Last updated June 8, 2018 at 11:47 am
Australian study correlates PrEP uptake to a fall in condom use.
It has been heralded as a game-changer, the popularity of a once-daily pill to prevent HIV infection has significant benefits but it has been linked to complacency at a community level, Australian researchers have warned.
Their observational study of nearly 17,000 gay and bisexual men in Sydney and Melbourne suggests that the rapid uptake of a pre-exposure prophylaxis (PrEP) coincided with an equally quick fall in consistent condom use, even among those not taking the pill.
The drop in condom use could lower population-level protection by PrEP in the long term, they say, and it would be wise to introduce campaigns to promote condom use as PrEP is rolled out in other countries.
However, it should be noted that the overall level of protection in the population remained at around 70 per cent over the five years of the study, which tracked safe-sex behaviours before and after the widespread introduction of PrEP in Victoria and NSW in March 2016.
The study involved researchers from the University of NSW, Catholic University of Applied Sciences, AIDS Council of NSW, University of Sydney, Living Positive Victoria, International Council of AIDS Service Organizations, the Victorian Department of Health and Human Services, and Utrecht University.
Regular use of antiretroviral drugs such as PrEP is highly effective at preventing HIV infection, and WHO recommends it be made available to people at highest risk of getting HIV, including gay and bisexual men, sex workers and people who use drugs.
Studies of PrEP users have shown that condomless sex becomes more frequent over time, but this does not seem to diminish its effectiveness in preventing HIV infection if taken consistently. However, until now little was known about how PrEP might influence community behaviour.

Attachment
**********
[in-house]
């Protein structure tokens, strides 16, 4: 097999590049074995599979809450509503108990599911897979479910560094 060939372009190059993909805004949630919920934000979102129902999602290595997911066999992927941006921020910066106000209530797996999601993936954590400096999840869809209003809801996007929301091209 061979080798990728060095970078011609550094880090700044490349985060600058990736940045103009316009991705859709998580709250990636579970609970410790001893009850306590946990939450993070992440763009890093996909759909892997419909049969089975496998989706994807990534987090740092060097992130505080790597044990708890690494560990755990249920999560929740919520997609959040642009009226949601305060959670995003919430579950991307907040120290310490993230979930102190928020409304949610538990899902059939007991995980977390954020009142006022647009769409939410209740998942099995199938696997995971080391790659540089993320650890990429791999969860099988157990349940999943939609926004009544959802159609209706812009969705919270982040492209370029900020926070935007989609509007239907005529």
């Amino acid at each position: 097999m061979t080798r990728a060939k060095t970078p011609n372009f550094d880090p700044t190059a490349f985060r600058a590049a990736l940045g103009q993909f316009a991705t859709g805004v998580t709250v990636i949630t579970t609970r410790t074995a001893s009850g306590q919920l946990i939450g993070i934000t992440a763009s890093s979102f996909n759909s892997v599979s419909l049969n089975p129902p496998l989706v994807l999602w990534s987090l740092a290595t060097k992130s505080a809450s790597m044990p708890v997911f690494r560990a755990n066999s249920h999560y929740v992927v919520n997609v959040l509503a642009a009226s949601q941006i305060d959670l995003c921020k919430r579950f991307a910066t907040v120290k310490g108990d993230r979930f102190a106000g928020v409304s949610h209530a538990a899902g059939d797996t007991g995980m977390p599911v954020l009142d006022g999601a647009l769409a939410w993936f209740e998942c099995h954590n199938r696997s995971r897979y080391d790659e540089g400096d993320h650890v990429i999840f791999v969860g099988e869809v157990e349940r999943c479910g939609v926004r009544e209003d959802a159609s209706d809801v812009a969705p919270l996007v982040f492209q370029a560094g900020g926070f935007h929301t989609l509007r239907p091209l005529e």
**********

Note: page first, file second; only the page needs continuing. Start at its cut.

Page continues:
In this study, researchers analysed data from the yearly Melbourne and Sydney Gay Community Periodic Surveys to investigate the uptake and effect of PrEP on condom use in the community. Participants were recruited online (aged 16 or older) or at gay venues or events (18 or older) and asked to complete questionnaires about HIV prevention practices and recent sexual behaviour.
‘Striking’ rate of reduction
“Our study found a striking rate of reduction in consistent condom use when PrEP was introduced in Melbourne and Sydney between 2016 and 2017,” said project leader Professor Martin Holt. “If individuals not taking PrEP feel safer, they might use condoms less often because they perceive that sex without a condom has become less risky as PrEP use by others increases.”
The researchers note some limitations to the study, including that it did not track the behaviour of individuals over time and was based on cumulative behaviour over the previous 6-12 months (rather than event-level data), which might lead to overestimations of the level of HIV risk by classifying men who had any condomless sex as potentially at risk.
They also note that they mainly included gay and bisexual men from metropolitan areas, rather than a representative sample of Australian gay and bisexual men that would encompass a broader age range and more men from regional areas.
However, key strengths include the large sample size, the standardised, repeated method, and adjustment for sampling variation over time.
The paper published in The Lancet HIV.